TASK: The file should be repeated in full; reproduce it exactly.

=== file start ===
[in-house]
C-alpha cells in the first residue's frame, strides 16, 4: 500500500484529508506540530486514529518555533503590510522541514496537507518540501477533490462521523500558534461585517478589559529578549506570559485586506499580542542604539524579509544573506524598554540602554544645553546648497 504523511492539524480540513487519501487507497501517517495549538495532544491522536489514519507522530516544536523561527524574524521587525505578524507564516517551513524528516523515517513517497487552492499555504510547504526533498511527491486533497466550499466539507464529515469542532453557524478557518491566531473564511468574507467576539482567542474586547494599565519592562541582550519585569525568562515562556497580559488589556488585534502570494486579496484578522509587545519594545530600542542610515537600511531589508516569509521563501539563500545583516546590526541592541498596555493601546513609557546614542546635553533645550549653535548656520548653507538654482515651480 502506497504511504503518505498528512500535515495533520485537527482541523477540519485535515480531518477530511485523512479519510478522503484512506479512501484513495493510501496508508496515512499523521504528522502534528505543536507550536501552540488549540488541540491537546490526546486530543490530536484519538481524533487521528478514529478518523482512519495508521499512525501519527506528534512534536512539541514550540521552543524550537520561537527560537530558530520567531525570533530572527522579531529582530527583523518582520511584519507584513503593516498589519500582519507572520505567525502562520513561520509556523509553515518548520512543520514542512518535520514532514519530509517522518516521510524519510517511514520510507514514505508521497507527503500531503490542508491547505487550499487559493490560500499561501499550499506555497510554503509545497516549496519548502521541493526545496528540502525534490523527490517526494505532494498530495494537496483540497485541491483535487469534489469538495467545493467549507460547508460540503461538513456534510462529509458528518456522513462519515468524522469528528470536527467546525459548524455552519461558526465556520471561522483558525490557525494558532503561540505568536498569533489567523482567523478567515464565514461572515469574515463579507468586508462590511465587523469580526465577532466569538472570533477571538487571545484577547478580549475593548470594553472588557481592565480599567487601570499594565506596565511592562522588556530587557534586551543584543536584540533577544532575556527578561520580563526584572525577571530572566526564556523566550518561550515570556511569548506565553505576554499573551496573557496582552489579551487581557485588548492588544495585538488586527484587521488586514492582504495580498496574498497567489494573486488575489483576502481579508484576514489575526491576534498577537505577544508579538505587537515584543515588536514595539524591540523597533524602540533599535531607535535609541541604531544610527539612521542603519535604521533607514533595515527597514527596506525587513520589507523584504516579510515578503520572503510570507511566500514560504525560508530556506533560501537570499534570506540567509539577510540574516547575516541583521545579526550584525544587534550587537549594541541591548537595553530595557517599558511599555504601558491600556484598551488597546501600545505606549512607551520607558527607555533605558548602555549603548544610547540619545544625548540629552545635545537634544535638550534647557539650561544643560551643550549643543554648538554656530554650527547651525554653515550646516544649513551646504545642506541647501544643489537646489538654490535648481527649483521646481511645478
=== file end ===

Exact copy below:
[in-house]
C-alpha cells in the first residue's frame, strides 16, 4: 500500500484529508506540530486514529518555533503590510522541514496537507518540501477533490462521523500558534461585517478589559529578549506570559485586506499580542542604539524579509544573506524598554540602554544645553546648497 504523511492539524480540513487519501487507497501517517495549538495532544491522536489514519507522530516544536523561527524574524521587525505578524507564516517551513524528516523515517513517497487552492499555504510547504526533498511527491486533497466550499466539507464529515469542532453557524478557518491566531473564511468574507467576539482567542474586547494599565519592562541582550519585569525568562515562556497580559488589556488585534502570494486579496484578522509587545519594545530600542542610515537600511531589508516569509521563501539563500545583516546590526541592541498596555493601546513609557546614542546635553533645550549653535548656520548653507538654482515651480 502506497504511504503518505498528512500535515495533520485537527482541523477540519485535515480531518477530511485523512479519510478522503484512506479512501484513495493510501496508508496515512499523521504528522502534528505543536507550536501552540488549540488541540491537546490526546486530543490530536484519538481524533487521528478514529478518523482512519495508521499512525501519527506528534512534536512539541514550540521552543524550537520561537527560537530558530520567531525570533530572527522579531529582530527583523518582520511584519507584513503593516498589519500582519507572520505567525502562520513561520509556523509553515518548520512543520514542512518535520514532514519530509517522518516521510524519510517511514520510507514514505508521497507527503500531503490542508491547505487550499487559493490560500499561501499550499506555497510554503509545497516549496519548502521541493526545496528540502525534490523527490517526494505532494498530495494537496483540497485541491483535487469534489469538495467545493467549507460547508460540503461538513456534510462529509458528518456522513462519515468524522469528528470536527467546525459548524455552519461558526465556520471561522483558525490557525494558532503561540505568536498569533489567523482567523478567515464565514461572515469574515463579507468586508462590511465587523469580526465577532466569538472570533477571538487571545484577547478580549475593548470594553472588557481592565480599567487601570499594565506596565511592562522588556530587557534586551543584543536584540533577544532575556527578561520580563526584572525577571530572566526564556523566550518561550515570556511569548506565553505576554499573551496573557496582552489579551487581557485588548492588544495585538488586527484587521488586514492582504495580498496574498497567489494573486488575489483576502481579508484576514489575526491576534498577537505577544508579538505587537515584543515588536514595539524591540523597533524602540533599535531607535535609541541604531544610527539612521542603519535604521533607514533595515527597514527596506525587513520589507523584504516579510515578503520572503510570507511566500514560504525560508530556506533560501537570499534570506540567509539577510540574516547575516541583521545579526550584525544587534550587537549594541541591548537595553530595557517599558511599555504601558491600556484598551488597546501600545505606549512607551520607558527607555533605558548602555549603548544610547540619545544625548540629552545635545537634544535638550534647557539650561544643560551643550549643543554648538554656530554650527547651525554653515550646516544649513551646504545642506541647501544643489537646489538654490535648481527649483521646481511645478